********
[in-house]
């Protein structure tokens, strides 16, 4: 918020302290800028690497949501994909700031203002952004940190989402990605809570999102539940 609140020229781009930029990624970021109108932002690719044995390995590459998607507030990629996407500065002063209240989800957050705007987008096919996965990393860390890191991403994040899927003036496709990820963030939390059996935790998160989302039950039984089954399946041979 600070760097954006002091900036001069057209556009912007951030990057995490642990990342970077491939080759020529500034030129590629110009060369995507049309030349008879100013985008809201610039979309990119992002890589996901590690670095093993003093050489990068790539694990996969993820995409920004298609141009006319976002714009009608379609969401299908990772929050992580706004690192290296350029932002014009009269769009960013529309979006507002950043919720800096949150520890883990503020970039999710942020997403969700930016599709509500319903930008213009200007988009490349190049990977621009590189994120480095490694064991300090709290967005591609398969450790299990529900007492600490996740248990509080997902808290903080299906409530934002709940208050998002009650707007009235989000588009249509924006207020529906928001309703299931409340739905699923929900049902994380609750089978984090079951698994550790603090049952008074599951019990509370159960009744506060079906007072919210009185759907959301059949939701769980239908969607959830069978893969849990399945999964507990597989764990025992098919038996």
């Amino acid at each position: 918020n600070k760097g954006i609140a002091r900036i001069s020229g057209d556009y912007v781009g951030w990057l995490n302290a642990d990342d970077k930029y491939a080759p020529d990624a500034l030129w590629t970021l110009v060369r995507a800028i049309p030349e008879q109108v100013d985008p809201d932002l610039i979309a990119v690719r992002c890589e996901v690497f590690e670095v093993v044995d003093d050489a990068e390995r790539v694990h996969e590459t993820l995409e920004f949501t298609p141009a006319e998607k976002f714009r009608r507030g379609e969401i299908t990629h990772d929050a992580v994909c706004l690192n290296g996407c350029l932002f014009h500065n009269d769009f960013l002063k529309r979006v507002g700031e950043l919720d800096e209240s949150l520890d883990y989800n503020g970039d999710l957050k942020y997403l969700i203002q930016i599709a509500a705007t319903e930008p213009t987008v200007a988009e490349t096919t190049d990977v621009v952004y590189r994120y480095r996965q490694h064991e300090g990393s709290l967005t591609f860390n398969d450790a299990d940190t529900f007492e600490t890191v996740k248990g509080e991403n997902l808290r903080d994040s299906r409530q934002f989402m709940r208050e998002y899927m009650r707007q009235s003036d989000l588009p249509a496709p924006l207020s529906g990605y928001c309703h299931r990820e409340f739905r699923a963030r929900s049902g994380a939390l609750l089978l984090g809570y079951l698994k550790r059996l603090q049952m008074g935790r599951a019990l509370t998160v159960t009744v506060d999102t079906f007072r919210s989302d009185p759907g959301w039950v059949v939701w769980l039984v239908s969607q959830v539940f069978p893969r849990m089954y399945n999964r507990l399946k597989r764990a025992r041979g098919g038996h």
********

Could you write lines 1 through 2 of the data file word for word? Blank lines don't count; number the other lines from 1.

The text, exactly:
[in-house]
């Protein structure tokens, strides 16, 4: 918020302290800028690497949501994909700031203002952004940190989402990605809570999102539940 609140020229781009930029990624970021109108932002690719044995390995590459998607507030990629996407500065002063209240989800957050705007987008096919996965990393860390890191991403994040899927003036496709990820963030939390059996935790998160989302039950039984089954399946041979 600070760097954006002091900036001069057209556009912007951030990057995490642990990342970077491939080759020529500034030129590629110009060369995507049309030349008879100013985008809201610039979309990119992002890589996901590690670095093993003093050489990068790539694990996969993820995409920004298609141009006319976002714009009608379609969401299908990772929050992580706004690192290296350029932002014009009269769009960013529309979006507002950043919720800096949150520890883990503020970039999710942020997403969700930016599709509500319903930008213009200007988009490349190049990977621009590189994120480095490694064991300090709290967005591609398969450790299990529900007492600490996740248990509080997902808290903080299906409530934002709940208050998002009650707007009235989000588009249509924006207020529906928001309703299931409340739905699923929900049902994380609750089978984090079951698994550790603090049952008074599951019990509370159960009744506060079906007072919210009185759907959301059949939701769980239908969607959830069978893969849990399945999964507990597989764990025992098919038996």